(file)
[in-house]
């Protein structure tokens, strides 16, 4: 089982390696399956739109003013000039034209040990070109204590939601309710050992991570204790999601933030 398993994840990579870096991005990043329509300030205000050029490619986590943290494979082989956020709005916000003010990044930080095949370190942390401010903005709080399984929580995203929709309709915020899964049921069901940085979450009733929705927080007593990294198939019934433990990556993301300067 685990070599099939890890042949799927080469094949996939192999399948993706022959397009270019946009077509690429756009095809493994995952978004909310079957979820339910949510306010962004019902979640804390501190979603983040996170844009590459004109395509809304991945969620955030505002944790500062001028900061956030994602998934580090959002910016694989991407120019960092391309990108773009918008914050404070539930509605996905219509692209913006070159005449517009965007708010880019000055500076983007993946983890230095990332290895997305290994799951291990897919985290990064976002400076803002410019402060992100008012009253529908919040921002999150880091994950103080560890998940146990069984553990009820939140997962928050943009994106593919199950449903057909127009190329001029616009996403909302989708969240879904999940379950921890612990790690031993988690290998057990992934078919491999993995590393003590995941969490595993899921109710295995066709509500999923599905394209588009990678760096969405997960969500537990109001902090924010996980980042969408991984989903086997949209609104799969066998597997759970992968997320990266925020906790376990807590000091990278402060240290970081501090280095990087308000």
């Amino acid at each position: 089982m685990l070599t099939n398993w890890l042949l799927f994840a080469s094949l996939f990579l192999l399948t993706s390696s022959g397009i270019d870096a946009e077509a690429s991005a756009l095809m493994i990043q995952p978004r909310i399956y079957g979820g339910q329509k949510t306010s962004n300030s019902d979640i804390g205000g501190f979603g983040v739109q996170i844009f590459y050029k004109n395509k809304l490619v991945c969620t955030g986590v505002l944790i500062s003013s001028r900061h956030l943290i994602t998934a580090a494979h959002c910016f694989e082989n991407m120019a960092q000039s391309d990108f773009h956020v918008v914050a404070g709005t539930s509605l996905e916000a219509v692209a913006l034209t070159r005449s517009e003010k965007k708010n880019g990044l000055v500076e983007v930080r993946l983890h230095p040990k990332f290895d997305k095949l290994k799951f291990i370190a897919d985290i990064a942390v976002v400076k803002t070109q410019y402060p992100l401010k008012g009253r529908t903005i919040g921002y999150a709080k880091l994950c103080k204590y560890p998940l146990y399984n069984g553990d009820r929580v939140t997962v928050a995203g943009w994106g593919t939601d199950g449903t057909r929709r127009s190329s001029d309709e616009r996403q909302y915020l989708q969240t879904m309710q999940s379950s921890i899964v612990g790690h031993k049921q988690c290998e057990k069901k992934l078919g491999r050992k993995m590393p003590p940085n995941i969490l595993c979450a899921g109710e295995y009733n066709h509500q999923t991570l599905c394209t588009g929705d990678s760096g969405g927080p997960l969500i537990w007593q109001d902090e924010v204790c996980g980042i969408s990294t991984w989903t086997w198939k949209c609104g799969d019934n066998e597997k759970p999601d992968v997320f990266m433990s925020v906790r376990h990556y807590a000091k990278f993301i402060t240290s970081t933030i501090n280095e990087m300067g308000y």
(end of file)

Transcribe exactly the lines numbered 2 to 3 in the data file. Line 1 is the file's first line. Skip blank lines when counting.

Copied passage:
């Protein structure tokens, strides 16, 4: 089982390696399956739109003013000039034209040990070109204590939601309710050992991570204790999601933030 398993994840990579870096991005990043329509300030205000050029490619986590943290494979082989956020709005916000003010990044930080095949370190942390401010903005709080399984929580995203929709309709915020899964049921069901940085979450009733929705927080007593990294198939019934433990990556993301300067 685990070599099939890890042949799927080469094949996939192999399948993706022959397009270019946009077509690429756009095809493994995952978004909310079957979820339910949510306010962004019902979640804390501190979603983040996170844009590459004109395509809304991945969620955030505002944790500062001028900061956030994602998934580090959002910016694989991407120019960092391309990108773009918008914050404070539930509605996905219509692209913006070159005449517009965007708010880019000055500076983007993946983890230095990332290895997305290994799951291990897919985290990064976002400076803002410019402060992100008012009253529908919040921002999150880091994950103080560890998940146990069984553990009820939140997962928050943009994106593919199950449903057909127009190329001029616009996403909302989708969240879904999940379950921890612990790690031993988690290998057990992934078919491999993995590393003590995941969490595993899921109710295995066709509500999923599905394209588009990678760096969405997960969500537990109001902090924010996980980042969408991984989903086997949209609104799969066998597997759970992968997320990266925020906790376990807590000091990278402060240290970081501090280095990087308000």
């Amino acid at each position: 089982m685990l070599t099939n398993w890890l042949l799927f994840a080469s094949l996939f990579l192999l399948t993706s390696s022959g397009i270019d870096a946009e077509a690429s991005a756009l095809m493994i990043q995952p978004r909310i399956y079957g979820g339910q329509k949510t306010s962004n300030s019902d979640i804390g205000g501190f979603g983040v739109q996170i844009f590459y050029k004109n395509k809304l490619v991945c969620t955030g986590v505002l944790i500062s003013s001028r900061h956030l943290i994602t998934a580090a494979h959002c910016f694989e082989n991407m120019a960092q000039s391309d990108f773009h956020v918008v914050a404070g709005t539930s509605l996905e916000a219509v692209a913006l034209t070159r005449s517009e003010k965007k708010n880019g990044l000055v500076e983007v930080r993946l983890h230095p040990k990332f290895d997305k095949l290994k799951f291990i370190a897919d985290i990064a942390v976002v400076k803002t070109q410019y402060p992100l401010k008012g009253r529908t903005i919040g921002y999150a709080k880091l994950c103080k204590y560890p998940l146990y399984n069984g553990d009820r929580v939140t997962v928050a995203g943009w994106g593919t939601d199950g449903t057909r929709r127009s190329s001029d309709e616009r996403q909302y915020l989708q969240t879904m309710q999940s379950s921890i899964v612990g790690h031993k049921q988690c290998e057990k069901k992934l078919g491999r050992k993995m590393p003590p940085n995941i969490l595993c979450a899921g109710e295995y009733n066709h509500q999923t991570l599905c394209t588009g929705d990678s760096g969405g927080p997960l969500i537990w007593q109001d902090e924010v204790c996980g980042i969408s990294t991984w989903t086997w198939k949209c609104g799969d019934n066998e597997k759970p999601d992968v997320f990266m433990s925020v906790r376990h990556y807590a000091k990278f993301i402060t240290s970081t933030i501090n280095e990087m300067g308000y």